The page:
He inclined his head gravely as he shook Jane’s hand, with a strange archaic gesture that reminded her suddenly of Mr. Withers when he left the Grey House. But this, she thought, seemed more genuine, as if it were something which Mr. Withers had been trying to imitate.

We already have been given a hint of up-to-no-good in Mr. Withers; now we have been let in on a possible association between two characters presenting a threat and that the first, Mr. Withers, pales by comparison.

Up to this point the threat has been distant, even debatable. In Chapter Five Cooper changes tack. She raises the stakes and delivers a palpable thump to the chest. While our protagonists are sleeping, while they are most vulnerable, someone breaks into their house. The suspense that has been lingering in vague doubts and a general feeling of apprehension has been ratcheted up to an imminent threat. While relieving the reader with answers to one or two the protagonist’s questions, Cooper burdens her heroes and readers with a situation in which answers must needs come if the protagonists are to avoid dire consequences.

Lead on, Ghost of things to come; lead on. What does Susan Cooper know about writing suspense?

Cooper knows that if readers have properly identified with the protagonists, if they become apprehensive, so will the reader.

Cooper knows that when circumstances separate characters, who should be sticking together lest bad things come their way, that something bad is going to happen.

Cooper knows that when a dependable character, a pet dog in this case, disappears, something has gone terribly wrong.

Cooper knows that when established dependable characters start acting out-of-character, reader’s suspensive antennae quiver.

Cooper knows that when something unexpected happens, the reader must accommodate a whole new tributary of possibility to the already wide and deep river of suspense.

Cooper knows that literary devices, such as foreshadowing, create suspense.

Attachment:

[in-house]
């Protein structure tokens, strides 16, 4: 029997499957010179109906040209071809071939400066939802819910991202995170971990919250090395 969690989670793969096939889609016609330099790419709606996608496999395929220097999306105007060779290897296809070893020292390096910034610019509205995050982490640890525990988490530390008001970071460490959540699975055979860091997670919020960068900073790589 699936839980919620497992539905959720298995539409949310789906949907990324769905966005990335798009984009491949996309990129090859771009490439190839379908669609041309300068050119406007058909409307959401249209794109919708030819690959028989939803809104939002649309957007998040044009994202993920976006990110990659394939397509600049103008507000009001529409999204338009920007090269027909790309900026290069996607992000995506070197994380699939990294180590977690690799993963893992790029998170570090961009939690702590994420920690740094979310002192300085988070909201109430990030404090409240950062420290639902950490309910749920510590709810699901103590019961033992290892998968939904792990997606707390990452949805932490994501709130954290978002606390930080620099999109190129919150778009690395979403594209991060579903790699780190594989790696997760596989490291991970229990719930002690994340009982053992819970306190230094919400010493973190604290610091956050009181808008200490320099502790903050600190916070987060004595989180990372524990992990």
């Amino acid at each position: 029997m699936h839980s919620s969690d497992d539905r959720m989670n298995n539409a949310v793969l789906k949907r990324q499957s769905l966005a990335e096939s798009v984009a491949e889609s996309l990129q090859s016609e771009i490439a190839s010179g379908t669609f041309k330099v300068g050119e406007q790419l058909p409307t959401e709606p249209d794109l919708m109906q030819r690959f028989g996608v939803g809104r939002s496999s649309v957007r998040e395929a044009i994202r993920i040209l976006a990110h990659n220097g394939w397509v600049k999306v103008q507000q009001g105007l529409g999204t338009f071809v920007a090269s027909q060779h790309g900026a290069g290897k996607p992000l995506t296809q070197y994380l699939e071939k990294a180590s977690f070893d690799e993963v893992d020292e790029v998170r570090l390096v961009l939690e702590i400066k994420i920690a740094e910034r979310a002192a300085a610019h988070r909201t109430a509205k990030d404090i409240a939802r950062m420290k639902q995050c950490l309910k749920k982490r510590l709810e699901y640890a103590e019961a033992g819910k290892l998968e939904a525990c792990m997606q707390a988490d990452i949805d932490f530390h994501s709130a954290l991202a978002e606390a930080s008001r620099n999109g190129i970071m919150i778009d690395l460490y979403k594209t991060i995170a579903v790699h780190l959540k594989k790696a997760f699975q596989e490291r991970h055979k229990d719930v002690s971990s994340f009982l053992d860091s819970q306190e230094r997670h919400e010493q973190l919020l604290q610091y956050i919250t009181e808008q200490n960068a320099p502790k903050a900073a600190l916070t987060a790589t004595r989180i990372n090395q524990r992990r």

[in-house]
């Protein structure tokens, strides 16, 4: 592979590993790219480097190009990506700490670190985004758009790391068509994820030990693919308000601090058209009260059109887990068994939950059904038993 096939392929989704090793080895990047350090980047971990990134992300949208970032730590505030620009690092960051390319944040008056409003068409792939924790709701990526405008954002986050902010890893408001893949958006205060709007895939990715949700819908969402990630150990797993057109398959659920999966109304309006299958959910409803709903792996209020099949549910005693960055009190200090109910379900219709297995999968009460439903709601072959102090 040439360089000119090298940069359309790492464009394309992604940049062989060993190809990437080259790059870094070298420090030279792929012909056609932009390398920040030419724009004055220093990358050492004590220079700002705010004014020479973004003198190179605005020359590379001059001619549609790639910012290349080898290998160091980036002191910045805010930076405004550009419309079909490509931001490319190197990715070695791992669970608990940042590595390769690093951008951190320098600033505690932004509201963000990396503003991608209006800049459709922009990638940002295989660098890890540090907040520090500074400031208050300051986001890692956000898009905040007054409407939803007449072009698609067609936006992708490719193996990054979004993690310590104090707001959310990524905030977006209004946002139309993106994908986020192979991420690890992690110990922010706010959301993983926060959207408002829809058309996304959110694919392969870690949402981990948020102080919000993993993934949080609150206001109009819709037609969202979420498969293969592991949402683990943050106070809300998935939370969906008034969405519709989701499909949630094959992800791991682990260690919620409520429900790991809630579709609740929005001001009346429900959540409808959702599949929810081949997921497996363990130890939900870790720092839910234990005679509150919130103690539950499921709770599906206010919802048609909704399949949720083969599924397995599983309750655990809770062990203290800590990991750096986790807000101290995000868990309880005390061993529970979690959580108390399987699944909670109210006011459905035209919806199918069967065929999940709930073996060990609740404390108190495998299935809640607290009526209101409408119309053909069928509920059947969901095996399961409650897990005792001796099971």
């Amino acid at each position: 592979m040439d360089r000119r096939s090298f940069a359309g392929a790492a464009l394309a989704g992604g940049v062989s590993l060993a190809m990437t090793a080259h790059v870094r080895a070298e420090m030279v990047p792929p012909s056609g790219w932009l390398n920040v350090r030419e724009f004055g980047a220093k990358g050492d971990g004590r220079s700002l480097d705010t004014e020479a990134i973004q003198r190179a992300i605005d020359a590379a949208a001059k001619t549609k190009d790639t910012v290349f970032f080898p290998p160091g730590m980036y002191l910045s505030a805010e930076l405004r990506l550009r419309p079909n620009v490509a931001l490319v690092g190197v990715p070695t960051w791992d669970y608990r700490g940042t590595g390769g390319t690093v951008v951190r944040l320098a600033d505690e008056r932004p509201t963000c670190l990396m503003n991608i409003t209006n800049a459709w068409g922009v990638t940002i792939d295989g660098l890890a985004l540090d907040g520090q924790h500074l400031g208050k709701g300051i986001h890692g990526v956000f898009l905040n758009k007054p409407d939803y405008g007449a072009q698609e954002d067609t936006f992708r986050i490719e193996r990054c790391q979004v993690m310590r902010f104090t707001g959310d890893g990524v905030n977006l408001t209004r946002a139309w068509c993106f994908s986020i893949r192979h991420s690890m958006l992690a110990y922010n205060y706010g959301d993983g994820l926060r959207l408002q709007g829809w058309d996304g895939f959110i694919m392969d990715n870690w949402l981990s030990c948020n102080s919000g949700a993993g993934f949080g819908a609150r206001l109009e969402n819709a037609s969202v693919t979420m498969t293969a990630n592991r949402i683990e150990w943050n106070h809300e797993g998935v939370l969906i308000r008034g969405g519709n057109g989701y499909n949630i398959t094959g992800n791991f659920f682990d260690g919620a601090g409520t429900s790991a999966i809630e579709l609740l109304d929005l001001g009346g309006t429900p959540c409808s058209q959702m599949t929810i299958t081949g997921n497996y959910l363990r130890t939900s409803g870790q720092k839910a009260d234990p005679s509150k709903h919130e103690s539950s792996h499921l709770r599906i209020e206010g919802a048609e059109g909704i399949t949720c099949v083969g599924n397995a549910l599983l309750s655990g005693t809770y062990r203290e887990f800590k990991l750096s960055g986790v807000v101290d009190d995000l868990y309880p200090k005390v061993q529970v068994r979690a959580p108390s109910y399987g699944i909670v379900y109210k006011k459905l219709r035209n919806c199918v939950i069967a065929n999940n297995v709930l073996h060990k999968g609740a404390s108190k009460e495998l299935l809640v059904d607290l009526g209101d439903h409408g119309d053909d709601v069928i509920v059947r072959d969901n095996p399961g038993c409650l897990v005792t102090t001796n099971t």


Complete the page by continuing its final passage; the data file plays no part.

In this example walls of rock seem to talk to Barney: Who are you to intrude here, the voice seemed to whisper; one small boy, prying into something that is so much bigger than you can understand, that has remained undisturbed for so many years.

Though the book has a slow beginning, which I believe is intentional, the reader soon finds himself, thanks to the techniques mentioned above, much like drifting down a lazy river, engulfed in an inescapable whirlpool of suspense.

Permit me to briefly draw attention to another skill of Susan Cooper’s, though its presence may pass unappreciated in younger readers, an ability that is often reserved for adult literary fiction.

The big square grey house, its windows empty and lifeless, seemed to dare her to disturb it.

He glanced down at the manuscript in his hand and gave it a conspiratorial squeeze.

Mr. [my omission], slight and stooping a little, darting his head about like a weasel; the boy [omitted], walking wary and belligerent in his bright shirt; and towering over them both, the tall menacing figure in black, a dark gash across the heat-wavering summer day.

Such descriptive passages not only add to the suspensive character of the novel, they make it a delight to read.

 

jpt